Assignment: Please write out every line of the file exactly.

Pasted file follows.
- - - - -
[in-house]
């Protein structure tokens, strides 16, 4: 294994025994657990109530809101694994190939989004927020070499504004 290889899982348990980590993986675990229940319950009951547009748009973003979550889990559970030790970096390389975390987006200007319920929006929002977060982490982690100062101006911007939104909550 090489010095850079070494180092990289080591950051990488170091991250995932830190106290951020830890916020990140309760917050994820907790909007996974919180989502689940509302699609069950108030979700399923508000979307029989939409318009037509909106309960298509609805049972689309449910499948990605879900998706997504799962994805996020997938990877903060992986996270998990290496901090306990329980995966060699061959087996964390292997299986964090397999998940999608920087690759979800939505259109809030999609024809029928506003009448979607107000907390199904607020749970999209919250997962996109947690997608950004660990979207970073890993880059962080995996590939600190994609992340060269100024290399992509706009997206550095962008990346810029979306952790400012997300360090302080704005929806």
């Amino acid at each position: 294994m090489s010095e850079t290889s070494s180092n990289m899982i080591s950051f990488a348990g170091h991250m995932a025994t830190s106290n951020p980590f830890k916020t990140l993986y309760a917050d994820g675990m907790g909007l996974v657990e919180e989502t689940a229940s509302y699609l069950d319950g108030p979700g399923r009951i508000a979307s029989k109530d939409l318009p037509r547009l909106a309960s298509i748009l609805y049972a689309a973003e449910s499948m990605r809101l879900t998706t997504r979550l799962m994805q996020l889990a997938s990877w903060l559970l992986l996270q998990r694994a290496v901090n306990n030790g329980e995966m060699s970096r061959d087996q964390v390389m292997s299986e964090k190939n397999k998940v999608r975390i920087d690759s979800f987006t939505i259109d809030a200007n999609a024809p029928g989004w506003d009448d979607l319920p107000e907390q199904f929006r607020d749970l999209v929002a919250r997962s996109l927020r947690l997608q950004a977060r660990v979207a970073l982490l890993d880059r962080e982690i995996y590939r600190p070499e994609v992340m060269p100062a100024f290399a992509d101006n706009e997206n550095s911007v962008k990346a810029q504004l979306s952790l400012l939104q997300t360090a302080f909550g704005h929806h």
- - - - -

[in-house]
């Protein structure tokens, strides 16, 4: 294994025994657990109530809101694994190939989004927020070499504004 290889899982348990980590993986675990229940319950009951547009748009973003979550889990559970030790970096390389975390987006200007319920929006929002977060982490982690100062101006911007939104909550 090489010095850079070494180092990289080591950051990488170091991250995932830190106290951020830890916020990140309760917050994820907790909007996974919180989502689940509302699609069950108030979700399923508000979307029989939409318009037509909106309960298509609805049972689309449910499948990605879900998706997504799962994805996020997938990877903060992986996270998990290496901090306990329980995966060699061959087996964390292997299986964090397999998940999608920087690759979800939505259109809030999609024809029928506003009448979607107000907390199904607020749970999209919250997962996109947690997608950004660990979207970073890993880059962080995996590939600190994609992340060269100024290399992509706009997206550095962008990346810029979306952790400012997300360090302080704005929806």
């Amino acid at each position: 294994m090489s010095e850079t290889s070494s180092n990289m899982i080591s950051f990488a348990g170091h991250m995932a025994t830190s106290n951020p980590f830890k916020t990140l993986y309760a917050d994820g675990m907790g909007l996974v657990e919180e989502t689940a229940s509302y699609l069950d319950g108030p979700g399923r009951i508000a979307s029989k109530d939409l318009p037509r547009l909106a309960s298509i748009l609805y049972a689309a973003e449910s499948m990605r809101l879900t998706t997504r979550l799962m994805q996020l889990a997938s990877w903060l559970l992986l996270q998990r694994a290496v901090n306990n030790g329980e995966m060699s970096r061959d087996q964390v390389m292997s299986e964090k190939n397999k998940v999608r975390i920087d690759s979800f987006t939505i259109d809030a200007n999609a024809p029928g989004w506003d009448d979607l319920p107000e907390q199904f929006r607020d749970l999209v929002a919250r997962s996109l927020r947690l997608q950004a977060r660990v979207a970073l982490l890993d880059r962080e982690i995996y590939r600190p070499e994609v992340m060269p100062a100024f290399a992509d101006n706009e997206n550095s911007v962008k990346a810029q504004l979306s952790l400012l939104q997300t360090a302080f909550g704005h929806h």